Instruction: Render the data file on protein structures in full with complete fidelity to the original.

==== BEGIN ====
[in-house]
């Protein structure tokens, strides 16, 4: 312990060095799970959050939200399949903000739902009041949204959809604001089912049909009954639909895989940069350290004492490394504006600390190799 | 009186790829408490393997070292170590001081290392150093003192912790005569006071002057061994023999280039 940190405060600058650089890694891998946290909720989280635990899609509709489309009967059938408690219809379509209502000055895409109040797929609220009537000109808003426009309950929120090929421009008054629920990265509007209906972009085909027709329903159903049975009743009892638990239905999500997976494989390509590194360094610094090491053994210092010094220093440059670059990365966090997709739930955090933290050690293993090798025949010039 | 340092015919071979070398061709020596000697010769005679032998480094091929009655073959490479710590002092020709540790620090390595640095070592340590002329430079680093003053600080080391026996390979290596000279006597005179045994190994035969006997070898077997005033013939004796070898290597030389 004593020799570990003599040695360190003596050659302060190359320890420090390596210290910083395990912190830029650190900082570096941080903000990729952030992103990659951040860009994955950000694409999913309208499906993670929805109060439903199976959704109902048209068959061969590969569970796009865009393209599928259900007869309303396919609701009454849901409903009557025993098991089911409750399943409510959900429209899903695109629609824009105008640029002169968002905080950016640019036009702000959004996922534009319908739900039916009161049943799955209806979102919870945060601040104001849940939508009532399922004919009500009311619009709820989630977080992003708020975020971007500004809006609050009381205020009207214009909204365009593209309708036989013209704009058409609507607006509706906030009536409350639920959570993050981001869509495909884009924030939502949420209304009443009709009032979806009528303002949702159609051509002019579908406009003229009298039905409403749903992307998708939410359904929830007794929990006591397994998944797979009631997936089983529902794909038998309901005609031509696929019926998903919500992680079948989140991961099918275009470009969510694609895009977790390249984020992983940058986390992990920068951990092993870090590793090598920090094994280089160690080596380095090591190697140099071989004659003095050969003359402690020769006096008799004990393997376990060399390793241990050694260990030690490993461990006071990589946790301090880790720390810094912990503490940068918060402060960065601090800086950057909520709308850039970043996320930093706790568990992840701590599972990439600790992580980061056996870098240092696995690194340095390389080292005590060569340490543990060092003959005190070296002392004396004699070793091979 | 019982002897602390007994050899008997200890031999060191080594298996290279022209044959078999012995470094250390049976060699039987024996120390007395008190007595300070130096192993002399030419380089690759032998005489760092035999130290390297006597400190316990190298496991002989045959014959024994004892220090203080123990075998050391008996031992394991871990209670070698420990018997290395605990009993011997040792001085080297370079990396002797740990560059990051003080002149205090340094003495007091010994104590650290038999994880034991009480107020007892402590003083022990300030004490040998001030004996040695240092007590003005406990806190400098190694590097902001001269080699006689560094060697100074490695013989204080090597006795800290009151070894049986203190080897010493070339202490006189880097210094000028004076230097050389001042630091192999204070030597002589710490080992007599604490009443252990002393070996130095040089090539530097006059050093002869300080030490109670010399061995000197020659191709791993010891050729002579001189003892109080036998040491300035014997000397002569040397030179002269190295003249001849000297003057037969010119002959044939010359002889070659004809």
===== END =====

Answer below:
[in-house]
């Protein structure tokens, strides 16, 4: 312990060095799970959050939200399949903000739902009041949204959809604001089912049909009954639909895989940069350290004492490394504006600390190799 | 009186790829408490393997070292170590001081290392150093003192912790005569006071002057061994023999280039 940190405060600058650089890694891998946290909720989280635990899609509709489309009967059938408690219809379509209502000055895409109040797929609220009537000109808003426009309950929120090929421009008054629920990265509007209906972009085909027709329903159903049975009743009892638990239905999500997976494989390509590194360094610094090491053994210092010094220093440059670059990365966090997709739930955090933290050690293993090798025949010039 | 340092015919071979070398061709020596000697010769005679032998480094091929009655073959490479710590002092020709540790620090390595640095070592340590002329430079680093003053600080080391026996390979290596000279006597005179045994190994035969006997070898077997005033013939004796070898290597030389 004593020799570990003599040695360190003596050659302060190359320890420090390596210290910083395990912190830029650190900082570096941080903000990729952030992103990659951040860009994955950000694409999913309208499906993670929805109060439903199976959704109902048209068959061969590969569970796009865009393209599928259900007869309303396919609701009454849901409903009557025993098991089911409750399943409510959900429209899903695109629609824009105008640029002169968002905080950016640019036009702000959004996922534009319908739900039916009161049943799955209806979102919870945060601040104001849940939508009532399922004919009500009311619009709820989630977080992003708020975020971007500004809006609050009381205020009207214009909204365009593209309708036989013209704009058409609507607006509706906030009536409350639920959570993050981001869509495909884009924030939502949420209304009443009709009032979806009528303002949702159609051509002019579908406009003229009298039905409403749903992307998708939410359904929830007794929990006591397994998944797979009631997936089983529902794909038998309901005609031509696929019926998903919500992680079948989140991961099918275009470009969510694609895009977790390249984020992983940058986390992990920068951990092993870090590793090598920090094994280089160690080596380095090591190697140099071989004659003095050969003359402690020769006096008799004990393997376990060399390793241990050694260990030690490993461990006071990589946790301090880790720390810094912990503490940068918060402060960065601090800086950057909520709308850039970043996320930093706790568990992840701590599972990439600790992580980061056996870098240092696995690194340095390389080292005590060569340490543990060092003959005190070296002392004396004699070793091979 | 019982002897602390007994050899008997200890031999060191080594298996290279022209044959078999012995470094250390049976060699039987024996120390007395008190007595300070130096192993002399030419380089690759032998005489760092035999130290390297006597400190316990190298496991002989045959014959024994004892220090203080123990075998050391008996031992394991871990209670070698420990018997290395605990009993011997040792001085080297370079990396002797740990560059990051003080002149205090340094003495007091010994104590650290038999994880034991009480107020007892402590003083022990300030004490040998001030004996040695240092007590003005406990806190400098190694590097902001001269080699006689560094060697100074490695013989204080090597006795800290009151070894049986203190080897010493070339202490006189880097210094000028004076230097050389001042630091192999204070030597002589710490080992007599604490009443252990002393070996130095040089090539530097006059050093002869300080030490109670010399061995000197020659191709791993010891050729002579001189003892109080036998040491300035014997000397002569040397030179002269190295003249001849000297003057037969010119002959044939010359002889070659004809």